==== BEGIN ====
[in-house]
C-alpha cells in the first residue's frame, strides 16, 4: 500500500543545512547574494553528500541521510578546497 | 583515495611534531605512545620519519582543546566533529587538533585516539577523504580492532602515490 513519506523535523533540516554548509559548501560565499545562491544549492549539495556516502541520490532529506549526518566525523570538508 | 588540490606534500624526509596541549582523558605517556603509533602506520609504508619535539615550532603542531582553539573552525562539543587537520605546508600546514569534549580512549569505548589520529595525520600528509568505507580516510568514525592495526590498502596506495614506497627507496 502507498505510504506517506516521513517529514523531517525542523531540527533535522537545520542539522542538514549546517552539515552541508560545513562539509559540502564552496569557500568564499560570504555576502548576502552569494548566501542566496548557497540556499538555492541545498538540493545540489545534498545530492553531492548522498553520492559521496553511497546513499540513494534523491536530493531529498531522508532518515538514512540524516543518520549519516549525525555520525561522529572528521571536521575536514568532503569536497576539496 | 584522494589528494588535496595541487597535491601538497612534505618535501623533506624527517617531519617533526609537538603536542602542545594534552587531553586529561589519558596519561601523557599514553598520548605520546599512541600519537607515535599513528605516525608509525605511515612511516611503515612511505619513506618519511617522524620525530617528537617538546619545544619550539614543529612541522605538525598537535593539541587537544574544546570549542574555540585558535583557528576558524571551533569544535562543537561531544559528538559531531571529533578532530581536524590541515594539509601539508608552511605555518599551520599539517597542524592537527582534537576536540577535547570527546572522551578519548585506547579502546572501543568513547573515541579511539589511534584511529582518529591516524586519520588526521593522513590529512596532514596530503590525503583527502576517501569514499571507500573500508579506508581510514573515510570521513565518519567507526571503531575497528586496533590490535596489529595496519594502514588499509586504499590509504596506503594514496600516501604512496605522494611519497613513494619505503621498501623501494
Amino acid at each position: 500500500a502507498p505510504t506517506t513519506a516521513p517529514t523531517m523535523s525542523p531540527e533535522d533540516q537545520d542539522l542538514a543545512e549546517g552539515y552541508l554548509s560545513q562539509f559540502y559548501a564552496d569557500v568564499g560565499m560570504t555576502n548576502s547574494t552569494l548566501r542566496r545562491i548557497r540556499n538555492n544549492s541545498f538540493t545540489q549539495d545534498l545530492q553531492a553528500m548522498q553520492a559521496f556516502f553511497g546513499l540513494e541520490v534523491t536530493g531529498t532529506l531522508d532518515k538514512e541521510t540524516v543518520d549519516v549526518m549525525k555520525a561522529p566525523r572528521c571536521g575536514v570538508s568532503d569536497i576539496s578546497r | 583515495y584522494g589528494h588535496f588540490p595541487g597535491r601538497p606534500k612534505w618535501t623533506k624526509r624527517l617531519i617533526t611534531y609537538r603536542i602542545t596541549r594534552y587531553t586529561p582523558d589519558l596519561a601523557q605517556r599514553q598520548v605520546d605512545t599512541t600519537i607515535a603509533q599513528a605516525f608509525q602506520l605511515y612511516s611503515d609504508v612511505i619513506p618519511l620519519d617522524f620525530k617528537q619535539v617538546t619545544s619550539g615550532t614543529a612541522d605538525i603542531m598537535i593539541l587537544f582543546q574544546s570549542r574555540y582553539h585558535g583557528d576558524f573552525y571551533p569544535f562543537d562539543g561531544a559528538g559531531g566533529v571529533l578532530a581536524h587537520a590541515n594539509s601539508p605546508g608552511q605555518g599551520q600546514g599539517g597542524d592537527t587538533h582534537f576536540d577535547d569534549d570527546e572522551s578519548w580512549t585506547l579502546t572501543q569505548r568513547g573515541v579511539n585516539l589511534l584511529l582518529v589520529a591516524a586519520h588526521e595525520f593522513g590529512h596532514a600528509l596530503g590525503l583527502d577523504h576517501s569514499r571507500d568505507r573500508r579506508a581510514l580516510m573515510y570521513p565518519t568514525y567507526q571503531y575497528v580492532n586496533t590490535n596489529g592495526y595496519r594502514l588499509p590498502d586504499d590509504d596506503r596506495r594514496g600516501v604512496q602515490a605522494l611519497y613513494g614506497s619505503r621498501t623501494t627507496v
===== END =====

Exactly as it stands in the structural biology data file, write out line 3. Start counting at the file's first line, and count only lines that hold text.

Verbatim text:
Amino acid at each position: 500500500a502507498p505510504t506517506t513519506a516521513p517529514t523531517m523535523s525542523p531540527e533535522d533540516q537545520d542539522l542538514a543545512e549546517g552539515y552541508l554548509s560545513q562539509f559540502y559548501a564552496d569557500v568564499g560565499m560570504t555576502n548576502s547574494t552569494l548566501r542566496r545562491i548557497r540556499n538555492n544549492s541545498f538540493t545540489q549539495d545534498l545530492q553531492a553528500m548522498q553520492a559521496f556516502f553511497g546513499l540513494e541520490v534523491t536530493g531529498t532529506l531522508d532518515k538514512e541521510t540524516v543518520d549519516v549526518m549525525k555520525a561522529p566525523r572528521c571536521g575536514v570538508s568532503d569536497i576539496s578546497r | 583515495y584522494g589528494h588535496f588540490p595541487g597535491r601538497p606534500k612534505w618535501t623533506k624526509r624527517l617531519i617533526t611534531y609537538r603536542i602542545t596541549r594534552y587531553t586529561p582523558d589519558l596519561a601523557q605517556r599514553q598520548v605520546d605512545t599512541t600519537i607515535a603509533q599513528a605516525f608509525q602506520l605511515y612511516s611503515d609504508v612511505i619513506p618519511l620519519d617522524f620525530k617528537q619535539v617538546t619545544s619550539g615550532t614543529a612541522d605538525i603542531m598537535i593539541l587537544f582543546q574544546s570549542r574555540y582553539h585558535g583557528d576558524f573552525y571551533p569544535f562543537d562539543g561531544a559528538g559531531g566533529v571529533l578532530a581536524h587537520a590541515n594539509s601539508p605546508g608552511q605555518g599551520q600546514g599539517g597542524d592537527t587538533h582534537f576536540d577535547d569534549d570527546e572522551s578519548w580512549t585506547l579502546t572501543q569505548r568513547g573515541v579511539n585516539l589511534l584511529l582518529v589520529a591516524a586519520h588526521e595525520f593522513g590529512h596532514a600528509l596530503g590525503l583527502d577523504h576517501s569514499r571507500d568505507r573500508r579506508a581510514l580516510m573515510y570521513p565518519t568514525y567507526q571503531y575497528v580492532n586496533t590490535n596489529g592495526y595496519r594502514l588499509p590498502d586504499d590509504d596506503r596506495r594514496g600516501v604512496q602515490a605522494l611519497y613513494g614506497s619505503r621498501t623501494t627507496v